I need one more final list from someone who didn't send it before. I am expanding the game to 128 songs so that I can do a straight knockout tournament as it gets more voters compared to groups. Rules from the first post apply.
Yeah it is. It is a very good song, but it's definitely overrated.

Part of my personal problem with a lot of 80's/90's prog-metal epics (including the ever-beloved Divine Wings of Tragedy or A Change of Seasons) is that the music doesn't really progress much - it's more of a hodgepodge mess of ideas strung together, sometimes with the overall intention to make them escalate the tension within the song logically, sometimes not (the "tripping the light fantastic" should - by the internal logic - be the climax of ACOS, near its end, like for example the "Triumphant, champion of Ithaca" part of The Odyssey ... but you get another almost ten minutes after that) and Metropolis is definitely an example of that. It sounds great, the individual parts are nice and I can respect it, just as I respect Outcry (which - as its "follower" - has similar completely nonsensical wankery section which is just so great to listen to), but as a whole it just can't work as one of the bests.

For all the talk about how... e.g. Endless Sacrifice makes no sense with random noodlings in the middle, it's actually the complete opposite - even in the instrumental part almost every individual passage logically grows out of / reacts to the previous one which is very well noticeable especially if you concentrate on the backing riffs and such - with all of it culminating in that "All you've forsaken" part and the final chorus, which brings an emotional catharsis. It has many times over been decried as an example of DT "wankery" getting in their songwriting, but it's actually a particularly well-written song, including the "wanking" parts.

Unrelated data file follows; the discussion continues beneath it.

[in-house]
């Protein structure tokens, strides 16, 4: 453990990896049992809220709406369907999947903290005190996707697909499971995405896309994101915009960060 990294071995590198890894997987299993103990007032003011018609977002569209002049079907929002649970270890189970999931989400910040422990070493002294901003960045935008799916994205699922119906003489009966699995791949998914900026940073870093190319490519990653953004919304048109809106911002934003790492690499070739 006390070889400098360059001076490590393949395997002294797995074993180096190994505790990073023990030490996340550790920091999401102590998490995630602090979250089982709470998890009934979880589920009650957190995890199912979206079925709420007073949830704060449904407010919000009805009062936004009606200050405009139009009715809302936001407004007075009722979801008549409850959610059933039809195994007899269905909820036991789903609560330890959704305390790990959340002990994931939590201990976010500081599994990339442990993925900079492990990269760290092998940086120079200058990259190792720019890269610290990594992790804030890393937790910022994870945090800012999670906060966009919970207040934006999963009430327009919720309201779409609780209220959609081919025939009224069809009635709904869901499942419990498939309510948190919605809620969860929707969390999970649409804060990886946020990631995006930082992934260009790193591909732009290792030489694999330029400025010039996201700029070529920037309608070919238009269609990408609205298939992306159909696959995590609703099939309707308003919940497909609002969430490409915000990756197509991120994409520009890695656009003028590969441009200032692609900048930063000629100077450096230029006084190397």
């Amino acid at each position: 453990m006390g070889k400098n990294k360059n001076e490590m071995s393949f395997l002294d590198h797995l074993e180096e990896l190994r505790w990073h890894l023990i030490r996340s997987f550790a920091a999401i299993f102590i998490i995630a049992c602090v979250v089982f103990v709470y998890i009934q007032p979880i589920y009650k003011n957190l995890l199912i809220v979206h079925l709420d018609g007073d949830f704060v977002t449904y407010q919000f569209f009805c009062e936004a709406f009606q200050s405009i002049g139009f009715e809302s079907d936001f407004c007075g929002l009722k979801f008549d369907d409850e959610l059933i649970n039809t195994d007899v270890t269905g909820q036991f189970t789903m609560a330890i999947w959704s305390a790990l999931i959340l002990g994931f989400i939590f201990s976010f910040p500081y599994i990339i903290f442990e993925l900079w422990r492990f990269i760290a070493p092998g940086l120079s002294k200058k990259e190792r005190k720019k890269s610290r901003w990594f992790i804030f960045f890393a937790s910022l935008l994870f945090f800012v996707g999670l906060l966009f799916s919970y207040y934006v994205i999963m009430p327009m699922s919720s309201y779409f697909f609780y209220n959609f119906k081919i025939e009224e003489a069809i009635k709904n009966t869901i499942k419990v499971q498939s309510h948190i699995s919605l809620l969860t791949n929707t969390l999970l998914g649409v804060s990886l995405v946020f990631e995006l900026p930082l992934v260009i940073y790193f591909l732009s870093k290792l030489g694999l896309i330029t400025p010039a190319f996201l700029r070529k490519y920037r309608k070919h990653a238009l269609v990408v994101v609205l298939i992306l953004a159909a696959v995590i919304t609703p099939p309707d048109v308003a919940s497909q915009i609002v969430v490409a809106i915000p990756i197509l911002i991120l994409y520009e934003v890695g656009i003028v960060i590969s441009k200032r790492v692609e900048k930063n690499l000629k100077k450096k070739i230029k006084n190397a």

Even some of the other latter DT epics, like Count of Tuscany or ITPOE, which both do have parts that shift gears rather abruptly, it still makes much more of a cohesive whole, allowing for familiarity, playing with motives (in different instrumentation even) and in general working really well; much of the early stuff is indeed hard to remember - so kudos to them for being able to play it live - but not particularly substantial, methinks.
And, like, Scarred is just a wreck in that regard.

That might explain why I'd take even the 12-step suite, for example, over some of the "classics".

On the other hand some of the obviously separated songs put together in a "cluster" of sorts (A Mind Beside Itself, SDOIT) can actually work, because sometimes these bring out the best in one another in their "intertextuality". Sometimes with actual repetition of certain themes and moods (the "preview" to The Silent Man in the middle of Erotomania might be one of the most beautifully poignant moments in DT discography in general) or with kinda ingenious sequence to the moods (from the hectic and nervous War/Test That Stumped to the numbing and gentle and depressing Goodnight Kiss to an actual campfire hope ascending in Solitary Shell) which again, is kinda lacking in those early epics, because of not enough "repetition and previews" or lesser variation of moods (because these are much more unified, genre-wise, which limits their amount of "moodiness")

And it's not just thing of the past - The Seventh Wonder, for example, though I love them, have this exact problem, which culminated in the title track to The Great Escape which is mostly just 30 minutes of (admittedly very beautiful) meandering.
(just for the record, the same goes for Blind Guardian's And Then There Was Silence - kick-ass individual parts, not much sense as a whole)
Last edited: